The good news is that we don't see this on TalkTalk back-haul, and we, like you, have a choice. If we have to move all customers on a congested area to Talk Talk back-haul to fix this, we will. I am sure other ISPs can do the same.

What is even odder is the comment from a senior member of BT plc staff, Neil McRae, that it was "rubbish" and  "there are no BT exchanges at all that have any congestion". I pointed out that we have clear evidence of exchanges where all 21CN show packet loss, i.e. "Every line we have on Hampton exchange shows signs of congestion". At the suggestion it was the SVLAN not the exchange I said "If you say it not the exchange it is the SVLAN, then that is the same thing - if the pipe to the exchange is getting full, then that is congestion at the exchange". I was told "no" and "but if you want to be stupid then I won't argue with you". These are the comments from someone that describes himself as Chief Network Architect at BT.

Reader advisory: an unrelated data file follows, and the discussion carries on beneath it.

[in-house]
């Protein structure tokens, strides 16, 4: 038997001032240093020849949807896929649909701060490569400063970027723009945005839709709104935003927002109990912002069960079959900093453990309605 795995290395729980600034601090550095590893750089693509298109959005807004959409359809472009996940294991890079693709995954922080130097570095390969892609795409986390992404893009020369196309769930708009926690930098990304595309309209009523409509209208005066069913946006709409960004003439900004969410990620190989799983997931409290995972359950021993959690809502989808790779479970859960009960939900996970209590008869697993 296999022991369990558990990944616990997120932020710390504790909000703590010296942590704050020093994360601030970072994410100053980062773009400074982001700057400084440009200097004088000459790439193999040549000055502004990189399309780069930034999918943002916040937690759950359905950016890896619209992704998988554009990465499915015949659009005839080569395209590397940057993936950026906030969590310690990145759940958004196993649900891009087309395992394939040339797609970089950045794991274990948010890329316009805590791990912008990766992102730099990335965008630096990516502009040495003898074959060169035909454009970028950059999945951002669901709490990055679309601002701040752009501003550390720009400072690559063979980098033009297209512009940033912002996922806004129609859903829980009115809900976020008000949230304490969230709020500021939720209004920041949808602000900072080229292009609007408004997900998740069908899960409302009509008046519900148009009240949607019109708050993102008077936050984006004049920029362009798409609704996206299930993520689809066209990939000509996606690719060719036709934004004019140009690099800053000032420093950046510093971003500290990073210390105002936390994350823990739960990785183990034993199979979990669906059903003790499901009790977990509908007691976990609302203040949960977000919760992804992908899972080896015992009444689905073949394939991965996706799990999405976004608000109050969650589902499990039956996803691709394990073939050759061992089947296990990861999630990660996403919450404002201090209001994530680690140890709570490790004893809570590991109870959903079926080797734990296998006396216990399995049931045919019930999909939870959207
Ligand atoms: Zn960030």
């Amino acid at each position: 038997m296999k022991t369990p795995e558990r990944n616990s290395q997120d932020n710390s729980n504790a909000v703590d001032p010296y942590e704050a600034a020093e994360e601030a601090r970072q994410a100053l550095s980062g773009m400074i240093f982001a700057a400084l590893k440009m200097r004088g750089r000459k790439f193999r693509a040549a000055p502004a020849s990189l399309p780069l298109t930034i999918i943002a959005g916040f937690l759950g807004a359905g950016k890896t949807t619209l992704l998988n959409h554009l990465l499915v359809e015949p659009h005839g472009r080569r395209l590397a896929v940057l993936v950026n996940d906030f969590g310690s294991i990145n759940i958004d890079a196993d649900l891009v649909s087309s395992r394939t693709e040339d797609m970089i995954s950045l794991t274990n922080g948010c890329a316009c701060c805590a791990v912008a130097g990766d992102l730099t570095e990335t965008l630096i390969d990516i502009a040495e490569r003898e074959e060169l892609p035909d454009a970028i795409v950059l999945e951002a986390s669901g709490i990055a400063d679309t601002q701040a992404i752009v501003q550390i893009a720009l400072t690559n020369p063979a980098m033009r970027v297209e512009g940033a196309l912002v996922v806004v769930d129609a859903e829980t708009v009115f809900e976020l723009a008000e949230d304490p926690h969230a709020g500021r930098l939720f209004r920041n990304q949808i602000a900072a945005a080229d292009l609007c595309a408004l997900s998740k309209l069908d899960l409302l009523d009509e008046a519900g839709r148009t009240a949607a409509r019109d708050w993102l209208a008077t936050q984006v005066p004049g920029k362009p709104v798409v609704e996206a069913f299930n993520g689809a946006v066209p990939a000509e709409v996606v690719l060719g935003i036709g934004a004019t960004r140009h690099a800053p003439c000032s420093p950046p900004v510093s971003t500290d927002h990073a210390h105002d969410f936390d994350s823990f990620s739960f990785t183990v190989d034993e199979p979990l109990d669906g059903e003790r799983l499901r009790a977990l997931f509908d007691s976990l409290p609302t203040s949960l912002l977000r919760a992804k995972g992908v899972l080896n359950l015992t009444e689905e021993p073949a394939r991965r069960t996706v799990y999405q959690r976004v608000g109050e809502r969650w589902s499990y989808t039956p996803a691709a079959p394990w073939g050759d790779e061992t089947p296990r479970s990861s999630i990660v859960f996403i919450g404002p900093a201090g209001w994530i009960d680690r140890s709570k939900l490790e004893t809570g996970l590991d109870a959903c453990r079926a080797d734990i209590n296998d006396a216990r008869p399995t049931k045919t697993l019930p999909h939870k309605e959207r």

We know there are exchanges showing serious signs of congestion, such as Coventry, Hainault, Southwark, Canonbury, Loughton, where 21CN lines are showing loss in the evenings.

We have, of course, confirmed that this is real and general problem by checking with other ISPs, who are also chasing BT

Update: For one area BT have stated: "The issue that is currently causing packet loss and slow speeds to end users is with the backhaul links being over utilised. In relation to over utilisation, we are talking about ports or lag groups trying to send more than 100% of their capacity. When the buffer on these ports or lags fills up, it will cause packets to be dropped." confirming BT have congestion in their core network.

The question from me:
This is a really simple question for BT plc: Are BT going to formally commit to addressing congestion faults, or do we (and other ISPs) need to start moving people to an uncongested network like TalkTalk wholesale instead?